Highland Mary Monument Project – How we arrived at Today – (Part 2)
The Highland Mary Monument has a Category B listing under the Ancient Monuments and Archaeological Areas Act 1979, and Greenock Burns Club is responsible for its maintenance.
In 2008 discussions took place between the Executive Committee of Greenock Burns Club, Inverclyde Council, and the Congregational Board of the Old West Kirk (now Lyle Kirk) regarding the possibility
of relocating the monument from Greenock Cemetery to a site at the Old West Kirk so that it would be more accessible to the public and visiting tourists. It quickly became clear that the ground at the church was entirely unsuitable for such a venture and anyway the costs of a further removal and re-interment were prohibitive.
In 2009 Riverside Inverclyde commissioned a non-disruptive survey of the monument by structural engineers and a report was submitted outlining various options. The project proper began in 2010 by selecting the viable options available and applying for funding from various national bodies. These proved to be unsuccessful for various reasons.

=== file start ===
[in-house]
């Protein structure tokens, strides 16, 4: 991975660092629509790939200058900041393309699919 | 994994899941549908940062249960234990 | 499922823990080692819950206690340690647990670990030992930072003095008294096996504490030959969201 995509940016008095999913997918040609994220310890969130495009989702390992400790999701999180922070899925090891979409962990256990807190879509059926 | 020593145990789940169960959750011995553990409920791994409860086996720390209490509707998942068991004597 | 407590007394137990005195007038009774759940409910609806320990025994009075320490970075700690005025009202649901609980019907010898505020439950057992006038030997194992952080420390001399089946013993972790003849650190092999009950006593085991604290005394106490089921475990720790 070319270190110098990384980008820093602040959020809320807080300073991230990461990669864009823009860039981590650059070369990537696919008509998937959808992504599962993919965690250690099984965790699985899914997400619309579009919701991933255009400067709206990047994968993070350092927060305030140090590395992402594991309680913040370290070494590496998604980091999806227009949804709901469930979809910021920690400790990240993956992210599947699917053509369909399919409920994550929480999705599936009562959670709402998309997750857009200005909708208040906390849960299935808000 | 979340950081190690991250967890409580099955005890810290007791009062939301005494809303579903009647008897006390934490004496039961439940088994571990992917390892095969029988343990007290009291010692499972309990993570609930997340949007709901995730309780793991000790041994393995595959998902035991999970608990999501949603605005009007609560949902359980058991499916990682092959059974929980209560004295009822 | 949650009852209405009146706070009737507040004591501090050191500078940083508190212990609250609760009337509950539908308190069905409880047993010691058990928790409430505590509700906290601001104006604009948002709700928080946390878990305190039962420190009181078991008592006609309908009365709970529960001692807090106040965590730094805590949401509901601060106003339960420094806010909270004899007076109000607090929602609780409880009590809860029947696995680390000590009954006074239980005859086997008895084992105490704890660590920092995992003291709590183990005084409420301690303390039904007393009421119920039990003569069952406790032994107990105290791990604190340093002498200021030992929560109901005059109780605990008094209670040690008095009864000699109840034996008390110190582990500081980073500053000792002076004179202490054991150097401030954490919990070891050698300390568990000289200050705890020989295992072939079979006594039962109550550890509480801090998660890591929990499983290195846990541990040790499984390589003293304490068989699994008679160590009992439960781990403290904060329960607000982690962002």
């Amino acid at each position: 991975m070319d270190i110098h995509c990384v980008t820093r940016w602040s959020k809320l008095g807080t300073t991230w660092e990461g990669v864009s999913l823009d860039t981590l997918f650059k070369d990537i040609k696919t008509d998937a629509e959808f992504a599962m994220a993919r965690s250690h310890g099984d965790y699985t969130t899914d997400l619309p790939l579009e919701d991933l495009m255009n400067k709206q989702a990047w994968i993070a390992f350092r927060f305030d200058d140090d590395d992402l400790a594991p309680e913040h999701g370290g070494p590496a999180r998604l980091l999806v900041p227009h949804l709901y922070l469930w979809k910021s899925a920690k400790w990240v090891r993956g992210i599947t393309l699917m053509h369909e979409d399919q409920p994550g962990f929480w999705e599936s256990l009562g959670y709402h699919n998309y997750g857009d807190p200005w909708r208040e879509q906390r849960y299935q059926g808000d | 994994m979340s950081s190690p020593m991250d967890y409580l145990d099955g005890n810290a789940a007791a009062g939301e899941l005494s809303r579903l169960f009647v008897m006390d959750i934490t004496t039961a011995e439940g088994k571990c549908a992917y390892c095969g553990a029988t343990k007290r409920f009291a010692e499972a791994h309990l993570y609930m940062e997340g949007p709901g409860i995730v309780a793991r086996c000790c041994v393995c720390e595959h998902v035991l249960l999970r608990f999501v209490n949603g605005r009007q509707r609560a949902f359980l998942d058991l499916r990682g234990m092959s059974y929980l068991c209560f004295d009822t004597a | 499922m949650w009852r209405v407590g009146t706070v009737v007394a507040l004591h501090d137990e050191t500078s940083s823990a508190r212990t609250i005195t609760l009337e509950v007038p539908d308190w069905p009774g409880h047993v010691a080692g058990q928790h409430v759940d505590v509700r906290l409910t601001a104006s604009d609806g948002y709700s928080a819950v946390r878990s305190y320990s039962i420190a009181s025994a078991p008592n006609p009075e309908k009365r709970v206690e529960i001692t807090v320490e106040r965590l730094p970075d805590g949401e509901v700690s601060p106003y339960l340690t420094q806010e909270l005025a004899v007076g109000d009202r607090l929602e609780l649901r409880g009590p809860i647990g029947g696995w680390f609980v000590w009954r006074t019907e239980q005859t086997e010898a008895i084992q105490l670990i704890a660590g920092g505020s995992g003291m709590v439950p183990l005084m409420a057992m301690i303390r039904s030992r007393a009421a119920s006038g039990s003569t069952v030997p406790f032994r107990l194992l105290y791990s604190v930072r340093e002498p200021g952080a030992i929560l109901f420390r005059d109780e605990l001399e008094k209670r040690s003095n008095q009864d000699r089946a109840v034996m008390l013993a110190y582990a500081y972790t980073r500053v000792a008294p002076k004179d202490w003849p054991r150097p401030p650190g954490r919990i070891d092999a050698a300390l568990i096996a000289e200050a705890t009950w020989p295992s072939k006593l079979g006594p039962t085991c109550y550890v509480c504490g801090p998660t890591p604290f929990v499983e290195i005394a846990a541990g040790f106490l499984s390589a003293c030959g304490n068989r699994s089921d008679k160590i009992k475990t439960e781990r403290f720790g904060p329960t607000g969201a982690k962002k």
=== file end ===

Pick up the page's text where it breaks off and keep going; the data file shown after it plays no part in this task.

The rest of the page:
However, funding was obtained from some local bodies and work commenced in November 2011.
The initial phase consisted of making the monument safe. The top stone was made secure and the integrity of the pole at the rear of the monument, which supports and stabilises it, was re-established. Next the adjacent area was landscaped, the engraved flagstones lifted and mounted on plinths at a suitable angle, and a new path created. This part of the work could only be carried out during the summer months and as funding became available. This phase was completed in January 2012.
The next phase was cleaning the monument to take the surface back to the original sandstone. This was completed in September 2014.
The final phase was the restoration of the badly worn figures on the monument, including the rebuilding of one of Highland Mary’s legs.
Due to the nature of this work it could only be carried out during good weather so was not completed until July 2015.
The project could not have been completed without the untiring work of the Project Manager Bill McCready and Secretary Margaret Dickson to whom we are eternally grateful.